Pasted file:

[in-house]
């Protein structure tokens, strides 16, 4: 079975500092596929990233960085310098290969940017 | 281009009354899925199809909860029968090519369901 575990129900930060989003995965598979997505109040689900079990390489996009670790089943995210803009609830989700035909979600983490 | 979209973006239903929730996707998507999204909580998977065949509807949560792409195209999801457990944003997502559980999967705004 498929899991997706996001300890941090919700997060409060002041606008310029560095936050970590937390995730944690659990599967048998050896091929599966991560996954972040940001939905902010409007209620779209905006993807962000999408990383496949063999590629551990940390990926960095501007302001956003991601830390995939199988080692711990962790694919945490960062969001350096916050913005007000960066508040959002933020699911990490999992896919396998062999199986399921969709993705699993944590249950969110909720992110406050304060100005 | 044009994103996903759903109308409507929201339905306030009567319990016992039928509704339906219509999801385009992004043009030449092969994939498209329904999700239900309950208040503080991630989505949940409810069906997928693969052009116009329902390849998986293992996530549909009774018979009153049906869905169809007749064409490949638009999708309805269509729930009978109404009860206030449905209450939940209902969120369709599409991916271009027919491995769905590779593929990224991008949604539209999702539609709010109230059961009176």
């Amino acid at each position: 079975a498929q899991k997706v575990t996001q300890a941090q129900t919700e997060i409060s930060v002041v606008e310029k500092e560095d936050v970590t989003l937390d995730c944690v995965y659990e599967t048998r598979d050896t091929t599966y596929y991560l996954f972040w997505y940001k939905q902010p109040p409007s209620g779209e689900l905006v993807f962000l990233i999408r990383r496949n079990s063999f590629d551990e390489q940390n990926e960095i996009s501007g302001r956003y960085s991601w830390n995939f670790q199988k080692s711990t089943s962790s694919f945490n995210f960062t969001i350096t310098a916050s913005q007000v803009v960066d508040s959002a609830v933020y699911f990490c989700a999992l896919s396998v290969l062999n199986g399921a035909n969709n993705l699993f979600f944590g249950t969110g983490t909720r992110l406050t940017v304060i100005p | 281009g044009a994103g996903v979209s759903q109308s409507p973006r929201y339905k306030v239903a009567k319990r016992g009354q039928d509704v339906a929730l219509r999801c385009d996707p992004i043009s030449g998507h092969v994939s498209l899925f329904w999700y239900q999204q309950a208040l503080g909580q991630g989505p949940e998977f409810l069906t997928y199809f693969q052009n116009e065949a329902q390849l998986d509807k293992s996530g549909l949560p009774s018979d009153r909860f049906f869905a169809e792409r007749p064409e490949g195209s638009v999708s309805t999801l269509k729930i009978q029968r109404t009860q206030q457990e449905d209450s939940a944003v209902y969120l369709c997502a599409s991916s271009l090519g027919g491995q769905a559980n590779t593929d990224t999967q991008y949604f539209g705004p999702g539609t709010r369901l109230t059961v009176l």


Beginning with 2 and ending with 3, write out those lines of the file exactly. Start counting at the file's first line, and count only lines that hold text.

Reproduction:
């Protein structure tokens, strides 16, 4: 079975500092596929990233960085310098290969940017 | 281009009354899925199809909860029968090519369901 575990129900930060989003995965598979997505109040689900079990390489996009670790089943995210803009609830989700035909979600983490 | 979209973006239903929730996707998507999204909580998977065949509807949560792409195209999801457990944003997502559980999967705004 498929899991997706996001300890941090919700997060409060002041606008310029560095936050970590937390995730944690659990599967048998050896091929599966991560996954972040940001939905902010409007209620779209905006993807962000999408990383496949063999590629551990940390990926960095501007302001956003991601830390995939199988080692711990962790694919945490960062969001350096916050913005007000960066508040959002933020699911990490999992896919396998062999199986399921969709993705699993944590249950969110909720992110406050304060100005 | 044009994103996903759903109308409507929201339905306030009567319990016992039928509704339906219509999801385009992004043009030449092969994939498209329904999700239900309950208040503080991630989505949940409810069906997928693969052009116009329902390849998986293992996530549909009774018979009153049906869905169809007749064409490949638009999708309805269509729930009978109404009860206030449905209450939940209902969120369709599409991916271009027919491995769905590779593929990224991008949604539209999702539609709010109230059961009176």
């Amino acid at each position: 079975a498929q899991k997706v575990t996001q300890a941090q129900t919700e997060i409060s930060v002041v606008e310029k500092e560095d936050v970590t989003l937390d995730c944690v995965y659990e599967t048998r598979d050896t091929t599966y596929y991560l996954f972040w997505y940001k939905q902010p109040p409007s209620g779209e689900l905006v993807f962000l990233i999408r990383r496949n079990s063999f590629d551990e390489q940390n990926e960095i996009s501007g302001r956003y960085s991601w830390n995939f670790q199988k080692s711990t089943s962790s694919f945490n995210f960062t969001i350096t310098a916050s913005q007000v803009v960066d508040s959002a609830v933020y699911f990490c989700a999992l896919s396998v290969l062999n199986g399921a035909n969709n993705l699993f979600f944590g249950t969110g983490t909720r992110l406050t940017v304060i100005p | 281009g044009a994103g996903v979209s759903q109308s409507p973006r929201y339905k306030v239903a009567k319990r016992g009354q039928d509704v339906a929730l219509r999801c385009d996707p992004i043009s030449g998507h092969v994939s498209l899925f329904w999700y239900q999204q309950a208040l503080g909580q991630g989505p949940e998977f409810l069906t997928y199809f693969q052009n116009e065949a329902q390849l998986d509807k293992s996530g549909l949560p009774s018979d009153r909860f049906f869905a169809e792409r007749p064409e490949g195209s638009v999708s309805t999801l269509k729930i009978q029968r109404t009860q206030q457990e449905d209450s939940a944003v209902y969120l369709c997502a599409s991916s271009l090519g027919g491995q769905a559980n590779t593929d990224t999967q991008y949604f539209g705004p999702g539609t709010r369901l109230t059961v009176l």